Microsoft Office Tutorials and References
In Depth Information
Applying Conditional Formatting
The Salary column is selected prior
to setting conditional formatting
Highlighting Rules
The first method for applying conditional
formatting you’re going to look at is the Highlight
Cells Rules command, following these steps:
1. With your worksheet (or a desired portion
thereof) selected, click the Conditional
Formatting button on the Home tab’s Styles
group.
Tip
When selecting the portions of your
worksheet to which conditional
formatting should apply, select only the rows
and/or columns that contain numbers
or other values (including text) that you
want to format. Don’t select the entire
worksheet unless you want all the cells
to be checked for the conditions you set
and the desired values are found
throughout it.
Figure 5-34
Select the section of your worksheet where the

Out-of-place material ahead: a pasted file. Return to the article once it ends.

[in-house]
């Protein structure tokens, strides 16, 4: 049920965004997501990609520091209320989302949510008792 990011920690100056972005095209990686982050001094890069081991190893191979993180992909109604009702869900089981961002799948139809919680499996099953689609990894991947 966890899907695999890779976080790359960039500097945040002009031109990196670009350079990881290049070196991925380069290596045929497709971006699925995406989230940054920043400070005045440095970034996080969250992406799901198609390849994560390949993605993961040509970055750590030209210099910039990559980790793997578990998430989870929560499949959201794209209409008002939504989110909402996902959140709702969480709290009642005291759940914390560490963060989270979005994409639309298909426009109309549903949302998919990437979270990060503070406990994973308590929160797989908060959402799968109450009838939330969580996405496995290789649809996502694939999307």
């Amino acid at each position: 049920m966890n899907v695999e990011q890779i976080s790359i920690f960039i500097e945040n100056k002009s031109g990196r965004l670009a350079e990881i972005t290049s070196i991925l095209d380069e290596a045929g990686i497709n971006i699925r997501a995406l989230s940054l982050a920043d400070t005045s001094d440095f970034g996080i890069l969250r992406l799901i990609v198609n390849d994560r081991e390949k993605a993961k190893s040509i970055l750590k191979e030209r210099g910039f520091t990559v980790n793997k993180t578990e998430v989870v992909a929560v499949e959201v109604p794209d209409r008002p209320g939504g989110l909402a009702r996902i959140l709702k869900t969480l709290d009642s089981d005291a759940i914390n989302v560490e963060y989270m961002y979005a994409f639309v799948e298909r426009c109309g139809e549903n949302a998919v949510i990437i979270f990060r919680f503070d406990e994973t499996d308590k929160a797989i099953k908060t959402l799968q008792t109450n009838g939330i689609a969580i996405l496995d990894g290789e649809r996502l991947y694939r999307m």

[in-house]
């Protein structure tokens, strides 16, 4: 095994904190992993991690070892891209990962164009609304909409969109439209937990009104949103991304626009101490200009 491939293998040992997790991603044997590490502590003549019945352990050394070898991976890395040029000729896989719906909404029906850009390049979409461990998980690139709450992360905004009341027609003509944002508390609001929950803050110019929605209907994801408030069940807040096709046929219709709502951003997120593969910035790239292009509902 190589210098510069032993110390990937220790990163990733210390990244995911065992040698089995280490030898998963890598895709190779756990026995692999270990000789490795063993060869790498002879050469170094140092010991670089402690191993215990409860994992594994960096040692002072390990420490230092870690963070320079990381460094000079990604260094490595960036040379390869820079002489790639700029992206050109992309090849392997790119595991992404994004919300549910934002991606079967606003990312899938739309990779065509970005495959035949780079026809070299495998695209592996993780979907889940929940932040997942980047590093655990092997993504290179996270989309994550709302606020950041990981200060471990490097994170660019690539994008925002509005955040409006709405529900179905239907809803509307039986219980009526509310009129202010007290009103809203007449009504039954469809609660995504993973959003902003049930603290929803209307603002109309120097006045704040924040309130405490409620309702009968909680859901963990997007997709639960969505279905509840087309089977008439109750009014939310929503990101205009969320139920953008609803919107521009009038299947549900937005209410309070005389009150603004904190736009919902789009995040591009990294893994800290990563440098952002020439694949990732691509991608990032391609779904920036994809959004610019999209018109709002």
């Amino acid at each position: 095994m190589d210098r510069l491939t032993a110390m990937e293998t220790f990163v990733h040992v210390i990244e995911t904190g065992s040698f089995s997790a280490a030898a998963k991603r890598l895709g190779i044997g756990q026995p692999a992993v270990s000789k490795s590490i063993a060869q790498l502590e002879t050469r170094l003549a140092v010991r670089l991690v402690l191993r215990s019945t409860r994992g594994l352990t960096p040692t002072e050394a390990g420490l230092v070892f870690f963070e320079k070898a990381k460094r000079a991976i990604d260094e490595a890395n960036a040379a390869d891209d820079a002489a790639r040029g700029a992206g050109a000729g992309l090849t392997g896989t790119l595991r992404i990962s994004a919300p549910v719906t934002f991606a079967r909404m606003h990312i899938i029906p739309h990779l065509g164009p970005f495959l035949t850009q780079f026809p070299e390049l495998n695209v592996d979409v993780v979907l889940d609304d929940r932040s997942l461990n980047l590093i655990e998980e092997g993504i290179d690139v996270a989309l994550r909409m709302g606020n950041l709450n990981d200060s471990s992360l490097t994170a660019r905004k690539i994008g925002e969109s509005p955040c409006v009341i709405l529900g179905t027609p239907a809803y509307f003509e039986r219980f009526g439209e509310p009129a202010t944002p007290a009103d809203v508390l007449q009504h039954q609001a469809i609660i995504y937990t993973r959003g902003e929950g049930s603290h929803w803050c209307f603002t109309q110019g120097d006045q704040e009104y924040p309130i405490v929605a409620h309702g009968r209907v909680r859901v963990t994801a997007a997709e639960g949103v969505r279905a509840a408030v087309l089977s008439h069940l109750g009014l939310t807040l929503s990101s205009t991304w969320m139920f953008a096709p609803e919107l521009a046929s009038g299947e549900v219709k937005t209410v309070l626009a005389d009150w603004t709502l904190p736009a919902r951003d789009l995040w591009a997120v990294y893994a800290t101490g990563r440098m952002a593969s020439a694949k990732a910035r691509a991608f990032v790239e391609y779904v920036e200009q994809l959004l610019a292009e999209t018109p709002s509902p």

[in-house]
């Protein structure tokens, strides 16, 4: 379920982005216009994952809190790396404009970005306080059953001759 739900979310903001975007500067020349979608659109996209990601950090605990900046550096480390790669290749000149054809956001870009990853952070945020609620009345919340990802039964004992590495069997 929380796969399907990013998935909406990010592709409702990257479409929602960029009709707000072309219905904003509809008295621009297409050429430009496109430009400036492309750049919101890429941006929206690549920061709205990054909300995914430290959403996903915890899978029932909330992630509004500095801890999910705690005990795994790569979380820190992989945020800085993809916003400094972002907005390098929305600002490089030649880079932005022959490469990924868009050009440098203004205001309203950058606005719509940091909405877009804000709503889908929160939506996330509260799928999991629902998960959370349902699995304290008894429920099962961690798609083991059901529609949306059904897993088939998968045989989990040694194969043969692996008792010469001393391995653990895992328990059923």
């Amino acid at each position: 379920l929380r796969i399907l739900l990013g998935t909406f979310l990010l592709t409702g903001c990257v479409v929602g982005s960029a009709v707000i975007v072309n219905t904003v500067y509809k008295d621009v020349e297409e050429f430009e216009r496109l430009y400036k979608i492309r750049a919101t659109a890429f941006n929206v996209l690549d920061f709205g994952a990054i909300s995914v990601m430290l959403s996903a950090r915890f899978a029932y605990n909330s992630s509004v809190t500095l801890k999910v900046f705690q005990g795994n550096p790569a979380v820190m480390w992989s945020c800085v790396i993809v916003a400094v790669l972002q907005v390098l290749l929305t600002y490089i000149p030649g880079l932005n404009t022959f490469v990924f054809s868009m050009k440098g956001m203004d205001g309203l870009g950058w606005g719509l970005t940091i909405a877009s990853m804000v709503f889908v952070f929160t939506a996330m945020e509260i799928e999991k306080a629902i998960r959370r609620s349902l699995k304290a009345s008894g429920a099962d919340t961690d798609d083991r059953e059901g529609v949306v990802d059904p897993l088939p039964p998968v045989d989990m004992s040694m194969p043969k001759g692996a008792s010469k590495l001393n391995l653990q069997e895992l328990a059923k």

conditions can be found and then begin
setting up conditional formatting.
Figure 5-35
Two questions must be answered—greater
than what, and when that value is found,
how should it be formatted?
2. Choose Highlight Cells Rules, and view the
submenu, shown in Figure 5-34.
3. Select the conditions Excel should look for
within the selected cells, from Greater Than
to Duplicate Values, for a total of seven
conditions to choose from. Each of the options
results in a dialog box, and Figure 5-35
shows the Greater Than dialog box, which
you’ll use for this example.
Tip
If you prefer, you can move or shrink the
dialog box and click on a cell to establish
the value in the Greater Than (or any other
dialog box opened from the Conditional
Formatting menu) field. In Figure 5-35,
the number was typed manually.
 
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